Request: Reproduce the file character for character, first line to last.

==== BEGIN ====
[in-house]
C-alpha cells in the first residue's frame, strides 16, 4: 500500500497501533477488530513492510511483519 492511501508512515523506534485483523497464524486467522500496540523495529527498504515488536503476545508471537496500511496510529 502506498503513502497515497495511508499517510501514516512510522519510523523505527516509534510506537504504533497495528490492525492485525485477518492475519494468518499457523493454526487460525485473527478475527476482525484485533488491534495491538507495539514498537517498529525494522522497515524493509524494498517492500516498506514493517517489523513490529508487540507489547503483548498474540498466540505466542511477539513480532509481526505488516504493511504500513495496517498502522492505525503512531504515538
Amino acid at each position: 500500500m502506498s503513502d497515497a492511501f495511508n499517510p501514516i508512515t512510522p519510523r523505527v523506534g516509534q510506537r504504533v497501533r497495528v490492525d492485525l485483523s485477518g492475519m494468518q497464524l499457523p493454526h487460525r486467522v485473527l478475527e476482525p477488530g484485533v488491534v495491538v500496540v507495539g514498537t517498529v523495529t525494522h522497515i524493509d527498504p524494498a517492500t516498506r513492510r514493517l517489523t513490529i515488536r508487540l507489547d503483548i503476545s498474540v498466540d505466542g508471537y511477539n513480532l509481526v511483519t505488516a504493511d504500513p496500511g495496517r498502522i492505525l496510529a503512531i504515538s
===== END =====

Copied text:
[in-house]
C-alpha cells in the first residue's frame, strides 16, 4: 500500500497501533477488530513492510511483519 492511501508512515523506534485483523497464524486467522500496540523495529527498504515488536503476545508471537496500511496510529 502506498503513502497515497495511508499517510501514516512510522519510523523505527516509534510506537504504533497495528490492525492485525485477518492475519494468518499457523493454526487460525485473527478475527476482525484485533488491534495491538507495539514498537517498529525494522522497515524493509524494498517492500516498506514493517517489523513490529508487540507489547503483548498474540498466540505466542511477539513480532509481526505488516504493511504500513495496517498502522492505525503512531504515538
Amino acid at each position: 500500500m502506498s503513502d497515497a492511501f495511508n499517510p501514516i508512515t512510522p519510523r523505527v523506534g516509534q510506537r504504533v497501533r497495528v490492525d492485525l485483523s485477518g492475519m494468518q497464524l499457523p493454526h487460525r486467522v485473527l478475527e476482525p477488530g484485533v488491534v495491538v500496540v507495539g514498537t517498529v523495529t525494522h522497515i524493509d527498504p524494498a517492500t516498506r513492510r514493517l517489523t513490529i515488536r508487540l507489547d503483548i503476545s498474540v498466540d505466542g508471537y511477539n513480532l509481526v511483519t505488516a504493511d504500513p496500511g495496517r498502522i492505525l496510529a503512531i504515538s